One of the tutor’s present, describes GW as a fine artist rather than a photographer. Her approach is conceptual with a lot of effort spent in communicating what she wants to say. She has found her own theme and sticks to it doggedly.

More innovative than Cindy Sherman who tends to repeat the same idea; GW is progressing.

Talks about the need to develop one’s own narrative approach. Align interests with what one is doing; narrative may develop as one works; a body of work can develop out of this. Alex Soth who did a book about the Mississipi did not plan to do such a book; it merely arose out of pictures he was taking for no particular reason.

Another video in the downstairs hall is of what appears to be a mother and a grown up daughter who is dressed only in pants and bra. At times, the mother and daughter seem very close but very now and then the mother starts pushing her daughter down to the floor; this seems to be about the sometimes tempestuous nature of intimacy and the way a parent can abuse it.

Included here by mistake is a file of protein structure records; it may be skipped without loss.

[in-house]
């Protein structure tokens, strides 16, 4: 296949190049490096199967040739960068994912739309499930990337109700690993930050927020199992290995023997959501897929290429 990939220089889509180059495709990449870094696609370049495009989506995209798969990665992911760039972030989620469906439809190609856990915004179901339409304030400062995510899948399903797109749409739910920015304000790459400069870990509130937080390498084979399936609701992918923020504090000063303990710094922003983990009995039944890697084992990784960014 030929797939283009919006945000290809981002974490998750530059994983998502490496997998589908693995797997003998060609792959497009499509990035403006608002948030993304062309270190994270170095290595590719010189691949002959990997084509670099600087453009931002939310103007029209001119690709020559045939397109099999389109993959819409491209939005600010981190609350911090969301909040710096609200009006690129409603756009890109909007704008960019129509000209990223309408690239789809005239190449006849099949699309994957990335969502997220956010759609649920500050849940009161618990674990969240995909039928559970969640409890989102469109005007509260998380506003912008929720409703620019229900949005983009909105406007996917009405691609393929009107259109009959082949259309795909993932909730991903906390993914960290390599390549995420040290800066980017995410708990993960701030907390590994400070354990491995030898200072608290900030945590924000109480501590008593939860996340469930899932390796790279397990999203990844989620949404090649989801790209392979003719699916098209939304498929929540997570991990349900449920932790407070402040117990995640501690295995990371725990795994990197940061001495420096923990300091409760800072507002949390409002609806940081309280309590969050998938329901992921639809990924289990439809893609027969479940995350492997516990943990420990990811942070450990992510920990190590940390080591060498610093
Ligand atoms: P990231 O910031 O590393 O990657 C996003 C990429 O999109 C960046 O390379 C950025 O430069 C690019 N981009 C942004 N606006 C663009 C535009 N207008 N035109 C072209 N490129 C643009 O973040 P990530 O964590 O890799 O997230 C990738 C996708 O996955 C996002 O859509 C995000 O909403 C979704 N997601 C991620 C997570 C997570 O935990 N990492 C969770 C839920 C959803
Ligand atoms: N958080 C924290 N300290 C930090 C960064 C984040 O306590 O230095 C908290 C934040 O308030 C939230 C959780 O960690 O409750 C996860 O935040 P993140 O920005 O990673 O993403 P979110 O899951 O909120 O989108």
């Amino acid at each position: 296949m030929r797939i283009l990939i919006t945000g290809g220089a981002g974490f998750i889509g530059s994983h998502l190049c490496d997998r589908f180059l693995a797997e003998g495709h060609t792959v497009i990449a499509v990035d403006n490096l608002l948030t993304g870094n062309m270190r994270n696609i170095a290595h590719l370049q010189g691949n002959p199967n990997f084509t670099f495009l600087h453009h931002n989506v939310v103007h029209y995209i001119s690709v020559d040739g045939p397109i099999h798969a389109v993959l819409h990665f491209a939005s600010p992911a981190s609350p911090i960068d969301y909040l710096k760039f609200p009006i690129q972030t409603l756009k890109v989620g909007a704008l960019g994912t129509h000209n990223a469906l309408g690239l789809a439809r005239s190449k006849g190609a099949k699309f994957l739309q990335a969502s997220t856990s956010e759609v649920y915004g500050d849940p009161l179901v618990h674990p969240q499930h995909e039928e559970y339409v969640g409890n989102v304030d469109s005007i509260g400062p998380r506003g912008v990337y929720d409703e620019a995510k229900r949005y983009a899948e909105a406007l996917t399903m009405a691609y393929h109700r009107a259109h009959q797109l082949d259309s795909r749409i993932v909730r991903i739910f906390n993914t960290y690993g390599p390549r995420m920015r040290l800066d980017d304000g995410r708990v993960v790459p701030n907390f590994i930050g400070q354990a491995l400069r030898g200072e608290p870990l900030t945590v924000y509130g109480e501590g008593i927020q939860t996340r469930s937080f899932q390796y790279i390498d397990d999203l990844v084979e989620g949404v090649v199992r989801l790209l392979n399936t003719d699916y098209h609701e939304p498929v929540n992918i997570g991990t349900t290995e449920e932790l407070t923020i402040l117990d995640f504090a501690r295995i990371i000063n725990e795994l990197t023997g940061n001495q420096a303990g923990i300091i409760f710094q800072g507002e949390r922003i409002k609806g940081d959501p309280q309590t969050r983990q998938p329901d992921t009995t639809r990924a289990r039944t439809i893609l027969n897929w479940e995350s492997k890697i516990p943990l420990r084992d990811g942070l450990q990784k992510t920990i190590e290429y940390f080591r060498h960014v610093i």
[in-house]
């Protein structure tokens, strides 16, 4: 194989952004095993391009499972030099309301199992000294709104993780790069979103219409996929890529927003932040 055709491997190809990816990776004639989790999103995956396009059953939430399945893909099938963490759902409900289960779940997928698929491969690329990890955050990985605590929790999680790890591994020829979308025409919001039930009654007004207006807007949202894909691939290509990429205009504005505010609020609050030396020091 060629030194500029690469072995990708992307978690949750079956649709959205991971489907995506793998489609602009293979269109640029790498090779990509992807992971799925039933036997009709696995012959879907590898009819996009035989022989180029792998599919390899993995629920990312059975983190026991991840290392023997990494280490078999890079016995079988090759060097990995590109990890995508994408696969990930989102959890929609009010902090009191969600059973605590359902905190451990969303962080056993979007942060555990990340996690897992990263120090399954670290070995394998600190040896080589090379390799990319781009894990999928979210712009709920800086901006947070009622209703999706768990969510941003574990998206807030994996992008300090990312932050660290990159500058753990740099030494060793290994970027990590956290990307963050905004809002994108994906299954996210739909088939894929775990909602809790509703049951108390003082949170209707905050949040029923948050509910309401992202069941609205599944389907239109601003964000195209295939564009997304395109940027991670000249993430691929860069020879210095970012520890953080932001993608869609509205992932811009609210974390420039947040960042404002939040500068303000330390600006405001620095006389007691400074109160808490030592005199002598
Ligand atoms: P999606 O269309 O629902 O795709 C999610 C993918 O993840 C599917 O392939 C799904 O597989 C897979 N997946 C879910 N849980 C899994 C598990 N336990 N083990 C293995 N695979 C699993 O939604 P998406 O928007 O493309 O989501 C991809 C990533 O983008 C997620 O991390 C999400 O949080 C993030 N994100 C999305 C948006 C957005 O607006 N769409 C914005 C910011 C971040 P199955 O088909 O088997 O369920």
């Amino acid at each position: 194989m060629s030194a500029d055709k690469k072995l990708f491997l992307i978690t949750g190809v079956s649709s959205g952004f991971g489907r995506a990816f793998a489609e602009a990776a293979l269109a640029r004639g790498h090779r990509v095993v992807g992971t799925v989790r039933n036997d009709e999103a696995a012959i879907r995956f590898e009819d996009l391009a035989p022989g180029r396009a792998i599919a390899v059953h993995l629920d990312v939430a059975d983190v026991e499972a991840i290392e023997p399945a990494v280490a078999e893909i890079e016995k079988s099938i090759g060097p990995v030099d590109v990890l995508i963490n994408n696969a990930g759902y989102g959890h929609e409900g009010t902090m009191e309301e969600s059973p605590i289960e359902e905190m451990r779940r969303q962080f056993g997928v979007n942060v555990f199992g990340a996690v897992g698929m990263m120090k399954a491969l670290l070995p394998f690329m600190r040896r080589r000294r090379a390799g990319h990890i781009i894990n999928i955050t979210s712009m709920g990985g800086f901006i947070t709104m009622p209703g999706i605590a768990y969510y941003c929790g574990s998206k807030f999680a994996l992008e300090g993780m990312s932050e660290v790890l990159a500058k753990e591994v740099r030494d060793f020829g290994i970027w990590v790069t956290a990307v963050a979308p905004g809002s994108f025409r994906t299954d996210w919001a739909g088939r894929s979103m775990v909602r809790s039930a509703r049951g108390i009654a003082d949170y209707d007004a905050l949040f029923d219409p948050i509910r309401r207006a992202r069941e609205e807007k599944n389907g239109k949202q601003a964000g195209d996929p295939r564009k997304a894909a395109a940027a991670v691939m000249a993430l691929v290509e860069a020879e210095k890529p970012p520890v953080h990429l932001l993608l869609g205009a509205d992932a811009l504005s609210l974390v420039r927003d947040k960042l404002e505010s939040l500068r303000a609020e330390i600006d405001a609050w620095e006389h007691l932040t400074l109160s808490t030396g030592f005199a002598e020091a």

Another video is called Bully Boy and shows, in a staged act, the way bullying can take place; I come in half way through and get the impression that although not real, this is some kind of encounter group, in which the participants are playing out fantasies. This is very disturbing so I am relieved to learn that they are actually playing assigned roles that they have been asked to undertake. The act is to help someone who is watching and has been bullied in the past; he then shouts at the people who have been play acting the bullying to tell them how he feels. This does seem confrontational even though it is in jest. Reminds me of the encounter groups that used to take place in the 1970’s.

The day ends with some of us lunching together after which most leave; I decide to stay a little longer as there is still much to see.

The confessions are a series of videos that play in booths, not unlike in Catholic confessionals. Those talking wear masks so one can not see who they are although one can see their eyes moving.

There is the confession of a man who has had a violent background; he was sent to prison for killing someone who he met by chance. He now holds down a good job and is liked but suffers from deep depression. I can’t help but find myself questioning his attitude which is so confidently negative.